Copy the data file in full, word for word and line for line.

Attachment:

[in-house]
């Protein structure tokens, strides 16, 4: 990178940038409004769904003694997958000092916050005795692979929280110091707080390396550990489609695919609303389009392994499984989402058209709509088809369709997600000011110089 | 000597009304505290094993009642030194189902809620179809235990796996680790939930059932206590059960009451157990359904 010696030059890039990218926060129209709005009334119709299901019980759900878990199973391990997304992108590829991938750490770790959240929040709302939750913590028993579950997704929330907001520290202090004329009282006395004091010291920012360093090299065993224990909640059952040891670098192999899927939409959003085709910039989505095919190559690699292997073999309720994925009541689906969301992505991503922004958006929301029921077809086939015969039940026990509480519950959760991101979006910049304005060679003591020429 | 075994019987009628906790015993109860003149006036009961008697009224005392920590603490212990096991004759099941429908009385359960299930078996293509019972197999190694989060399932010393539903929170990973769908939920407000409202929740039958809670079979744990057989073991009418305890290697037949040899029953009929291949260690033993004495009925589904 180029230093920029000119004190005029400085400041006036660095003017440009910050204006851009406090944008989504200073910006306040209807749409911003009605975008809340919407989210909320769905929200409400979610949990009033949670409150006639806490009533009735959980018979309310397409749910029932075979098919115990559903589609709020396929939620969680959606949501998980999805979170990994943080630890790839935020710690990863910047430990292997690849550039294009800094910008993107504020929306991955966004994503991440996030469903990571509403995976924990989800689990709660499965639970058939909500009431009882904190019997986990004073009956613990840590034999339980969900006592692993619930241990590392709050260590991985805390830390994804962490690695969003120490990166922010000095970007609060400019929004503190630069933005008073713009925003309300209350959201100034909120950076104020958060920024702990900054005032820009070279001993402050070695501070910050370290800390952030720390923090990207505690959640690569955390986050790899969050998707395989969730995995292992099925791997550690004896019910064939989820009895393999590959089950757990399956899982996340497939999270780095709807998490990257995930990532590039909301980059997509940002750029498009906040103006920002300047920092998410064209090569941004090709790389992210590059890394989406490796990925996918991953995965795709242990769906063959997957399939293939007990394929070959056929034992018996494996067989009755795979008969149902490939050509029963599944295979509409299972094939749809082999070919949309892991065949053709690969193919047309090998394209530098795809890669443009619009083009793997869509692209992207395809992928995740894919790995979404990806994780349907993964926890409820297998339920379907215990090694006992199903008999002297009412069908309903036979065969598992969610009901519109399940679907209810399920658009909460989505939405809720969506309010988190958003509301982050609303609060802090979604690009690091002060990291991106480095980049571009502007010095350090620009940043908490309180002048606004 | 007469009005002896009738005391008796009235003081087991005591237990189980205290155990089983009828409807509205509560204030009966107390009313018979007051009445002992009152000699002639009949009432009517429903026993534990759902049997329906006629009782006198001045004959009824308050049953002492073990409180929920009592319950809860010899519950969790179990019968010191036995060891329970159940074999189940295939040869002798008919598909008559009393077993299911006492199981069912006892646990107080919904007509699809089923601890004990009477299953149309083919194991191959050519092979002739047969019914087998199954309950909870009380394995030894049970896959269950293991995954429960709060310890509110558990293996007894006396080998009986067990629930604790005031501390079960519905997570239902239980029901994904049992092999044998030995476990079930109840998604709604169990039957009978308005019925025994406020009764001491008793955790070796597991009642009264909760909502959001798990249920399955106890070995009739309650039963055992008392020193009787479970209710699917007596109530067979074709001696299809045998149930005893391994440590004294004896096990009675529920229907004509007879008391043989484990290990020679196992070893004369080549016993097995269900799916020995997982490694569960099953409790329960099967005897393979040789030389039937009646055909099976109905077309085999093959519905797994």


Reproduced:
[in-house]
């Protein structure tokens, strides 16, 4: 990178940038409004769904003694997958000092916050005795692979929280110091707080390396550990489609695919609303389009392994499984989402058209709509088809369709997600000011110089 | 000597009304505290094993009642030194189902809620179809235990796996680790939930059932206590059960009451157990359904 010696030059890039990218926060129209709005009334119709299901019980759900878990199973391990997304992108590829991938750490770790959240929040709302939750913590028993579950997704929330907001520290202090004329009282006395004091010291920012360093090299065993224990909640059952040891670098192999899927939409959003085709910039989505095919190559690699292997073999309720994925009541689906969301992505991503922004958006929301029921077809086939015969039940026990509480519950959760991101979006910049304005060679003591020429 | 075994019987009628906790015993109860003149006036009961008697009224005392920590603490212990096991004759099941429908009385359960299930078996293509019972197999190694989060399932010393539903929170990973769908939920407000409202929740039958809670079979744990057989073991009418305890290697037949040899029953009929291949260690033993004495009925589904 180029230093920029000119004190005029400085400041006036660095003017440009910050204006851009406090944008989504200073910006306040209807749409911003009605975008809340919407989210909320769905929200409400979610949990009033949670409150006639806490009533009735959980018979309310397409749910029932075979098919115990559903589609709020396929939620969680959606949501998980999805979170990994943080630890790839935020710690990863910047430990292997690849550039294009800094910008993107504020929306991955966004994503991440996030469903990571509403995976924990989800689990709660499965639970058939909500009431009882904190019997986990004073009956613990840590034999339980969900006592692993619930241990590392709050260590991985805390830390994804962490690695969003120490990166922010000095970007609060400019929004503190630069933005008073713009925003309300209350959201100034909120950076104020958060920024702990900054005032820009070279001993402050070695501070910050370290800390952030720390923090990207505690959640690569955390986050790899969050998707395989969730995995292992099925791997550690004896019910064939989820009895393999590959089950757990399956899982996340497939999270780095709807998490990257995930990532590039909301980059997509940002750029498009906040103006920002300047920092998410064209090569941004090709790389992210590059890394989406490796990925996918991953995965795709242990769906063959997957399939293939007990394929070959056929034992018996494996067989009755795979008969149902490939050509029963599944295979509409299972094939749809082999070919949309892991065949053709690969193919047309090998394209530098795809890669443009619009083009793997869509692209992207395809992928995740894919790995979404990806994780349907993964926890409820297998339920379907215990090694006992199903008999002297009412069908309903036979065969598992969610009901519109399940679907209810399920658009909460989505939405809720969506309010988190958003509301982050609303609060802090979604690009690091002060990291991106480095980049571009502007010095350090620009940043908490309180002048606004 | 007469009005002896009738005391008796009235003081087991005591237990189980205290155990089983009828409807509205509560204030009966107390009313018979007051009445002992009152000699002639009949009432009517429903026993534990759902049997329906006629009782006198001045004959009824308050049953002492073990409180929920009592319950809860010899519950969790179990019968010191036995060891329970159940074999189940295939040869002798008919598909008559009393077993299911006492199981069912006892646990107080919904007509699809089923601890004990009477299953149309083919194991191959050519092979002739047969019914087998199954309950909870009380394995030894049970896959269950293991995954429960709060310890509110558990293996007894006396080998009986067990629930604790005031501390079960519905997570239902239980029901994904049992092999044998030995476990079930109840998604709604169990039957009978308005019925025994406020009764001491008793955790070796597991009642009264909760909502959001798990249920399955106890070995009739309650039963055992008392020193009787479970209710699917007596109530067979074709001696299809045998149930005893391994440590004294004896096990009675529920229907004509007879008391043989484990290990020679196992070893004369080549016993097995269900799916020995997982490694569960099953409790329960099967005897393979040789030389039937009646055909099976109905077309085999093959519905797994």